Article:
Monday, March 7, 2016

UC Davis Chancellor Linda Katehi accepted compensation from a textbook publisher: She should be fired

Both hands in the cookie jar . . .

Linda Katehi, Chancellor of UC Davis, received $70,000 for serving on the corporate Board of DeVry Education Group, the owner of a for-profit college being scrutinized by the U.S. Federal Trade Commission. In addition, her DeVry position entitled to her to $100,000 in stock, according to the Sacramento Bee.  Not bad for part-time work.

Since then, the public has learned that Katehi received $420,000 in income and stock for serving on the board of John Wiley & Sons, a textbook publisher.  All of this is in addition to her Chancellor's salary of more than $400,000 a year.

What an outrage! And what is Chancellor Katehi's response to the uproar? She resigned from both her DeVry position and her Wiley position, and she promises to donate her Wiley stock to a student scholarship fund.

Katehi: "sincerely regret . . ."

And then of course Katehi released the standard mea culpa press release in which she said this:
I take my responsibilities as Chancellor of UC Davis, and the entire University of California, very seriously and sincerely regret having accepted service on boards that create appearances of conflict with my deep commitment to serve UC Davis and its students.
Note that she admits to accepting service on corporate boards--not that she accepted money.  And she expresses regret, which is far different from apologizing. And she acknowledges the appearance of a conflict--not an actual one. Yeah, I'd say a university president who takes four hundred grand from a textbook publisher has an appearance of conflict.

This lady needs to be fired. In fact, she should have been fired after the UC Davis pepper spray incident of 2011, when university police officers pepper sprayed a group of seated and nonthreatening student protesters. Katehi said she didn't know police were going to use pepper spray on the students, which is something of an excuse, I suppose.

But UC Davis police officers were sued  for firing pepperballs at student bystanders at an outdoor drinking bash that took place in 2004. One victim lost the use of an eye. The Ninth Circuit ultimately ruled that the police had used an unconstitutional level of force against the students.

So if there is anything this overcompensated clown should have gotten right while serving as UC Davis's chancellor it was control of the campus police. Yet an independent report found that UC Davis police were not authorized to use the specific type of pepper spray that they inflicted on students in the 2011 incident and were not trained to use it correctly.

Blah, blah, blah from UC President Napolitano

Incredibly, Katehi's venality is not exceptional. According to a fine article  written by Diana Lambert and Alexei Koseff for the Sacramento Bee, nine UC chancellors accepted $1.5 million in cash compensation from outside corporations during the  years 2012-2014--and that doesn't include stock options or deferred  compensation!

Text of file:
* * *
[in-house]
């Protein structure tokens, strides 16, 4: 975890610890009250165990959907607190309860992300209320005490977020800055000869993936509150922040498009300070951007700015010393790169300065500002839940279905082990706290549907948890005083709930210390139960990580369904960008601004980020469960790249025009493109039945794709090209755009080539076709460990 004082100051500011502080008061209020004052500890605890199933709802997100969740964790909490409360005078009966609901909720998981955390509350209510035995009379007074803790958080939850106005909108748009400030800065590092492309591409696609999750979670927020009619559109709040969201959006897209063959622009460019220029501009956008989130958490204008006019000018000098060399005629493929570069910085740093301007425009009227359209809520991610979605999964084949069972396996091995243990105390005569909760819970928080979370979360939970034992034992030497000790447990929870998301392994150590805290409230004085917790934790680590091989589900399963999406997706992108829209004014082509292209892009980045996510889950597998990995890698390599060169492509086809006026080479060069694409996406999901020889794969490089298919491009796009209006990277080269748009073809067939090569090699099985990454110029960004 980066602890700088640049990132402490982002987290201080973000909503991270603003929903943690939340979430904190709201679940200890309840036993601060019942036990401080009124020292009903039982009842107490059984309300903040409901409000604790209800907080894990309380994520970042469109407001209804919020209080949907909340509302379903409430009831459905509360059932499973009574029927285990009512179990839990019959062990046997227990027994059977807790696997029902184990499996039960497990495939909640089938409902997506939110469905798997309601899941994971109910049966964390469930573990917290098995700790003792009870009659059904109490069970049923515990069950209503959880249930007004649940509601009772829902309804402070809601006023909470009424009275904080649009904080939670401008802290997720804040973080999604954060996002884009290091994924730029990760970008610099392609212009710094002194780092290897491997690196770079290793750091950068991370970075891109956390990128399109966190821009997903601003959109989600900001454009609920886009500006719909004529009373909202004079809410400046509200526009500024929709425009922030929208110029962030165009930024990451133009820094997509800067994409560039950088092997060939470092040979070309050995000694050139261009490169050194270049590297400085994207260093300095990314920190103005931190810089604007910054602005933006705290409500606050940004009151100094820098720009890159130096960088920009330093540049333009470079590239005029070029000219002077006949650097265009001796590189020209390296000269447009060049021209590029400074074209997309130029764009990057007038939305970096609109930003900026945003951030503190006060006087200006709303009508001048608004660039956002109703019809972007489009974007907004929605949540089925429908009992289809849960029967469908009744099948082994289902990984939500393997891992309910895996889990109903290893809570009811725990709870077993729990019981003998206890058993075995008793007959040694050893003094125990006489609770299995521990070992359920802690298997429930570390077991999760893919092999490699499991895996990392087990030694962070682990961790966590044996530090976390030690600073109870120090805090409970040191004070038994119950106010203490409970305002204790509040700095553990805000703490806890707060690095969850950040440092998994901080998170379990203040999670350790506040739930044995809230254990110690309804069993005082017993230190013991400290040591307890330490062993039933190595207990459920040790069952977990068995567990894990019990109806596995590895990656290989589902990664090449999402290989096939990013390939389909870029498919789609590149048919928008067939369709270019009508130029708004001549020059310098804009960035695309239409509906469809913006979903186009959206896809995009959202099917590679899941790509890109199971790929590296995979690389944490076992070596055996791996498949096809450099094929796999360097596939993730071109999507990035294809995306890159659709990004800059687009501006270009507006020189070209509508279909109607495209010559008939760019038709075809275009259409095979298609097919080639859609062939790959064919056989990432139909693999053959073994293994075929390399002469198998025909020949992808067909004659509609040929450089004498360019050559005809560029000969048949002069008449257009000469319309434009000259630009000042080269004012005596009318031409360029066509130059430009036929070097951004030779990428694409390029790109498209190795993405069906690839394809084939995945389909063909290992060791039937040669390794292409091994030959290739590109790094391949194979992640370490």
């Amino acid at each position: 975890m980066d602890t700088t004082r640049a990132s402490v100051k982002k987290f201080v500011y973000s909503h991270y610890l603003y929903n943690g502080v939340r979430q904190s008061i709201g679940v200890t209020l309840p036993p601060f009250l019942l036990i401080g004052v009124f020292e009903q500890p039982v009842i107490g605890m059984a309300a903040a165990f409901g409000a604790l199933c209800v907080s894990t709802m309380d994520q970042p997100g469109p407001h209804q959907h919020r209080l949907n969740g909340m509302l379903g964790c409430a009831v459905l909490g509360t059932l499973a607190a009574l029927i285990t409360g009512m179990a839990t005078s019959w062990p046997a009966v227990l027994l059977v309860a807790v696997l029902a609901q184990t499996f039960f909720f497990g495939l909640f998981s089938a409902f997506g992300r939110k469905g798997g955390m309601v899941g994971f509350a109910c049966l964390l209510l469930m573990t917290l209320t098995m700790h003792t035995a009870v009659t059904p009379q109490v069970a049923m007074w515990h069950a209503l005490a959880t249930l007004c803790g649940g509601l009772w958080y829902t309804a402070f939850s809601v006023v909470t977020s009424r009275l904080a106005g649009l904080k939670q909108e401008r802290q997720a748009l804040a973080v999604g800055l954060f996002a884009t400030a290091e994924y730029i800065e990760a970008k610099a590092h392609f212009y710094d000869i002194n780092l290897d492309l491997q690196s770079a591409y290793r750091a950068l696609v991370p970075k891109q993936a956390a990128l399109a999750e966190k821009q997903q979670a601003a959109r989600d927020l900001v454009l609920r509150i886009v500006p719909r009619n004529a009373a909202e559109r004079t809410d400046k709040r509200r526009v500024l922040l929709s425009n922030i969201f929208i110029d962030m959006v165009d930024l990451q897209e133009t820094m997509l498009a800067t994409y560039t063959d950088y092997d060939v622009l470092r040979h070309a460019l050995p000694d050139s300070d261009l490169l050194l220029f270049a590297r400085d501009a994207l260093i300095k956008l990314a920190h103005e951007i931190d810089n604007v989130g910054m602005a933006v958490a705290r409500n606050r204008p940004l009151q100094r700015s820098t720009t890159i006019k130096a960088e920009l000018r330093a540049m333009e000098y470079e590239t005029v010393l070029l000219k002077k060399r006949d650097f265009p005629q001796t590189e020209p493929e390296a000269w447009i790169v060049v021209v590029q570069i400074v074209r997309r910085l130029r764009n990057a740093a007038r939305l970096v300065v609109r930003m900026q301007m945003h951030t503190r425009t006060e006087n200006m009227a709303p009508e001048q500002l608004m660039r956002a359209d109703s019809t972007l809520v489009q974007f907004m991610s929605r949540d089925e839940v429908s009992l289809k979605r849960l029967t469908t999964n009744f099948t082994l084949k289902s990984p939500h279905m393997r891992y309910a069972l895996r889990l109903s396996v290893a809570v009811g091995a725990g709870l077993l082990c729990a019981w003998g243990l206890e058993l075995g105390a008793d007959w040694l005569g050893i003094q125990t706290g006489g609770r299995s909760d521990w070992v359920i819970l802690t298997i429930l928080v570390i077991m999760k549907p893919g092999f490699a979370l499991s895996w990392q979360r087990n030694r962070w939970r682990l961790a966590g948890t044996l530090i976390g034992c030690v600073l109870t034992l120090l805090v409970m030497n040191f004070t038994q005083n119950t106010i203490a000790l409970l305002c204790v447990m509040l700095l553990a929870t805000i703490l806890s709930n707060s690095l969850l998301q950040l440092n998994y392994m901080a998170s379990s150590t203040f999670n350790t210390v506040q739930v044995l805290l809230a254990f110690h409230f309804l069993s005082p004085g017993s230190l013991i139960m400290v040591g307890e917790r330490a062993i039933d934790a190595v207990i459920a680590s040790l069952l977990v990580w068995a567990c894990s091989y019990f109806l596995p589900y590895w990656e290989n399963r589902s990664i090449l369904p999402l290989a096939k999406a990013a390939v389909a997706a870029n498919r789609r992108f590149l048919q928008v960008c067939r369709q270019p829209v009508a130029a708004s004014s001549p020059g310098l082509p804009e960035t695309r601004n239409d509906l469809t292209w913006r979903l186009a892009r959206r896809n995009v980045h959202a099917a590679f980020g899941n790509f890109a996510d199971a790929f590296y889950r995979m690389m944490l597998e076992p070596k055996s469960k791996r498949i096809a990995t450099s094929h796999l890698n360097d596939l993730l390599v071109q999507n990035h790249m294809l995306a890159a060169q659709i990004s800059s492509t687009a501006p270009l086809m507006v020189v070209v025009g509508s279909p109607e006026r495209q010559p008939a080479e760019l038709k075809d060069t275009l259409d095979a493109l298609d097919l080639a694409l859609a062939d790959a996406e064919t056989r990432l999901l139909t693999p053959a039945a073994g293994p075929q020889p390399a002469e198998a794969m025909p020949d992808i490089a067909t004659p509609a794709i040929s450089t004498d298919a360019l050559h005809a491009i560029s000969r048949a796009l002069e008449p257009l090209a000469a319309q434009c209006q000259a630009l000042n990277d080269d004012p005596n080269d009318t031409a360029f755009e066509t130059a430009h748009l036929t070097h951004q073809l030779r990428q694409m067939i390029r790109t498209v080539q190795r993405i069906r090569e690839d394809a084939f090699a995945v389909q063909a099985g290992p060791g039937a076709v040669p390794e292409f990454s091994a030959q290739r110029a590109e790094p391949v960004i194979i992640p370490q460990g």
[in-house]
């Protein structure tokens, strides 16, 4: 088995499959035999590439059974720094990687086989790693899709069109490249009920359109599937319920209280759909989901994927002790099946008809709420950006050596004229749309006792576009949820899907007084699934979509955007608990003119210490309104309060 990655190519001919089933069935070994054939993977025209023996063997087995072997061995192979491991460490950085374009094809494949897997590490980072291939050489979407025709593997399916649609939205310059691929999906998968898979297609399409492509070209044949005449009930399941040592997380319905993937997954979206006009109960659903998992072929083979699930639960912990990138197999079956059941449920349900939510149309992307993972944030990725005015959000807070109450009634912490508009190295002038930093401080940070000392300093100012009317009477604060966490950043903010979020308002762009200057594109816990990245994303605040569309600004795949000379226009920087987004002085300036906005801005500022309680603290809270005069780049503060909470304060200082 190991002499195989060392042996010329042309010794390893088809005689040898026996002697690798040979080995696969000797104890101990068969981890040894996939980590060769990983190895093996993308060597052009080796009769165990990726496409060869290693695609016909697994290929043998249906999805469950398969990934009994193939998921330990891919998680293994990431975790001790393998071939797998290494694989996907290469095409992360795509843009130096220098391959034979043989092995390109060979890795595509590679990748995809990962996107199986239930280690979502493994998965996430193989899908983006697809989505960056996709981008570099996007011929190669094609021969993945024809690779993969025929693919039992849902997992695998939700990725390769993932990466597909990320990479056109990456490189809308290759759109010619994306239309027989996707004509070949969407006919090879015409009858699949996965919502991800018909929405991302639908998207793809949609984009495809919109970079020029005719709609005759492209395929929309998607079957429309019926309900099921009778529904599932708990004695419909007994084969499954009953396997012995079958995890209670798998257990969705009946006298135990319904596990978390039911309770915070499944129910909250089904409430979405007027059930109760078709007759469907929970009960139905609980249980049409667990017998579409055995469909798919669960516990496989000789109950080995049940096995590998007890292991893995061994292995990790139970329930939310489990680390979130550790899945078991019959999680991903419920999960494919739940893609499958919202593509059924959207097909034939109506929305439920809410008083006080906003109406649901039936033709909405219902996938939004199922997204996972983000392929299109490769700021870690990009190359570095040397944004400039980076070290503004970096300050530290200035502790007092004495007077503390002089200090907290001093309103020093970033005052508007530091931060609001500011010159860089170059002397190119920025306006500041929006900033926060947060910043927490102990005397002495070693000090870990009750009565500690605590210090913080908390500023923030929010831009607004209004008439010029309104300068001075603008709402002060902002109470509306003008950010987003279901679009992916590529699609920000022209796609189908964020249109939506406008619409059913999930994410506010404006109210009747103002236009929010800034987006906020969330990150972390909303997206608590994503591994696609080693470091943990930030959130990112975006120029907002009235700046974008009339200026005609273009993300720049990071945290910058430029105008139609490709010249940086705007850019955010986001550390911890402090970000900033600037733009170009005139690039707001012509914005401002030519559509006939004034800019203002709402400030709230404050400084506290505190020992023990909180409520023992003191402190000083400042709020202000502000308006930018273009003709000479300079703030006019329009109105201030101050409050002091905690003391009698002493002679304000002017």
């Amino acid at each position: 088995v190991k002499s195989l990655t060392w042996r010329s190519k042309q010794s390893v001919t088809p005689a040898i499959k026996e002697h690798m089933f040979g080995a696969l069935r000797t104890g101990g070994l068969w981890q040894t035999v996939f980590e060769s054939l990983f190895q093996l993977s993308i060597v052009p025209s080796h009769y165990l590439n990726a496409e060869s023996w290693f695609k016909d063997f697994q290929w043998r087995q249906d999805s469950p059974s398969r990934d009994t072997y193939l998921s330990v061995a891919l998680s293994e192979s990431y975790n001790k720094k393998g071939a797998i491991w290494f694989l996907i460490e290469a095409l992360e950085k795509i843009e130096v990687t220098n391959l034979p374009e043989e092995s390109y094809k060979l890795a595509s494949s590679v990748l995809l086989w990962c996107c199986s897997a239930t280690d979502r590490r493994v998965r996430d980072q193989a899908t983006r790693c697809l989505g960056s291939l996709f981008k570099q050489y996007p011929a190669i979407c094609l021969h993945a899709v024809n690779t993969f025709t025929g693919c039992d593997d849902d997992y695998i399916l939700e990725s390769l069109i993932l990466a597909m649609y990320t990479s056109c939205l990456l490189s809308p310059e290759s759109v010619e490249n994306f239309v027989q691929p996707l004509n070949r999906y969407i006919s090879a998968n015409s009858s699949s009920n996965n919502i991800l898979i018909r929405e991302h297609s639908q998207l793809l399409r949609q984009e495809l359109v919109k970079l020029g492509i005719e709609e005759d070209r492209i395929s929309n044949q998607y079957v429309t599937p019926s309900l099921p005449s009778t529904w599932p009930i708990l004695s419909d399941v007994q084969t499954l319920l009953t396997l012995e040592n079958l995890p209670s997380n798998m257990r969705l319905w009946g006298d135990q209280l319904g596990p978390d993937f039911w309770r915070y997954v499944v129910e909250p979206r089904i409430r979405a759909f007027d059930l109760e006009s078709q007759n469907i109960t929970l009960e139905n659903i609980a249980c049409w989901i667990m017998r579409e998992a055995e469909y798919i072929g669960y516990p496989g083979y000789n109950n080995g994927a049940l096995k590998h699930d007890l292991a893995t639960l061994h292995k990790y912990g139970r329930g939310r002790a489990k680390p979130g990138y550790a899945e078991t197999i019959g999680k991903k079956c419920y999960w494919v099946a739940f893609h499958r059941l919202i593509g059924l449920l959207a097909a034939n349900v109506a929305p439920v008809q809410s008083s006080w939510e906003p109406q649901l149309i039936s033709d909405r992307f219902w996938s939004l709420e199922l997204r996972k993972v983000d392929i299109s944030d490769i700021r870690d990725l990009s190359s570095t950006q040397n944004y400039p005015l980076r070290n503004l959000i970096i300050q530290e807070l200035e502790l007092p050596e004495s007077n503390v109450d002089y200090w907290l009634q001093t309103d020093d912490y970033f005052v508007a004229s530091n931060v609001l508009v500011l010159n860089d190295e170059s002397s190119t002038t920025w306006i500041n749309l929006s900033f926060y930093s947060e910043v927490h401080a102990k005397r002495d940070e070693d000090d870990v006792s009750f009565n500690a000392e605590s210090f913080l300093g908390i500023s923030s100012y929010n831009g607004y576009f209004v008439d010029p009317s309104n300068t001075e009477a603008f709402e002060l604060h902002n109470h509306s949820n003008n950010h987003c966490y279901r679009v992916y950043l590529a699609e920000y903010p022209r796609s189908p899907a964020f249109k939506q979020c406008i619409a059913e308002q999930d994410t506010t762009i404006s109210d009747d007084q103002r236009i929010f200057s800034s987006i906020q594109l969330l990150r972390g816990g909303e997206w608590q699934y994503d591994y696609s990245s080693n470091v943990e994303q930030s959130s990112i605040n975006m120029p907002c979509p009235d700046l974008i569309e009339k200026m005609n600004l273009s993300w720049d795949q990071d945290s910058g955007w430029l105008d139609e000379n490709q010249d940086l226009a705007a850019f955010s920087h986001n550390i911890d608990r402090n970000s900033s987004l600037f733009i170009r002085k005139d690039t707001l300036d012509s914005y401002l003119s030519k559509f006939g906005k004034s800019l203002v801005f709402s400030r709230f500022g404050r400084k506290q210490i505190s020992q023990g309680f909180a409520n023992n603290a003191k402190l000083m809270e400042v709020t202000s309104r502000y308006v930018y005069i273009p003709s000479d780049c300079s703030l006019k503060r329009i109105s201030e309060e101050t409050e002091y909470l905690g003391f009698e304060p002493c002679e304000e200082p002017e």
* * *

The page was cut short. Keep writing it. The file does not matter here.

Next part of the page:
What does UC President Janet Napolitano have to say about Katehi's behavior? "I deeply value Linda's strong record in helping to make UC Davis a world-class center of scholarship and research, and continue to believe in  the value of her contributions to the University."  Blah, blah, blah.

What Napolitano is really saying is this: The University of California protects its insiders.

It is a pity that UC chancellors are not treated like UC students. If there were any justice in the world, all nine moonlighting UC chancellors would be put before a hand-picked squad of untrained UC Davis police officers and assaulted with pepper spray.

Image result for uc davis pepper spray image


Diana Lambert and Alexei Koseff. UC Davis chancellor apologizes, will donate textbook stock to student scholarships. Sacramento Bee, March 4, 2016. Accessible at

Nelson v. City of Davis, 685 F.3d 867 (9th Cir. 2012).  Accessible at

Teresa Watanabe. UC Davis chancellor apologizes for controversial moonlighting activities. Los Angeles Tims, March 5, 2016. Accessible at

Christopher Edley & C. F. Robinson 2012). Response to Protests on UC Campuses. University of California.
 Richard Fossey. Nelson v. City of Davis: Campus Police Officers Who Injure Nonthreatening Student with Pepper Spray May be Committing a Constitutional Offense. Teachers College Record Online, October 5, 2012. Accessible at:

Gordon, L. (2012, September 13).
UC to pay settlement in Davis pepper spray case. Los Angeles Times (online edition).

Steve Gorman. University of California cop who pepper sprayed student protesters awarded $38,000. Reuters, October 23. Accessible at:
Judy Lin. Linda Katehi, UC Davis Chancellor, Apologizes for Pepper Spray Incident. Huffington Post, November 22,2013.  Accessible at:

Jennifer Medina. Campus Task Forces Criticizes Pepper Srpaying of Protesters. New York Times, April 11, 2012. Accessible at

Cruz Reynoso. UC Davis Taskforce Report, March 12, 2012.  Accessible at

Smith, D. (2012, September 20). Yolo DA won’t file charges in UCD pepper-spraying. Sacramento Bee (online edition).

Stripling, J. (2012, April 11). Scathing report on UC-Davis pepper-spray incident faults chancellor and police.Chronicle of Higher Education (online edition).


  1. Great article! I also feel that Linda Katehi should be fired and I am deeply disappointed in Napolitano.

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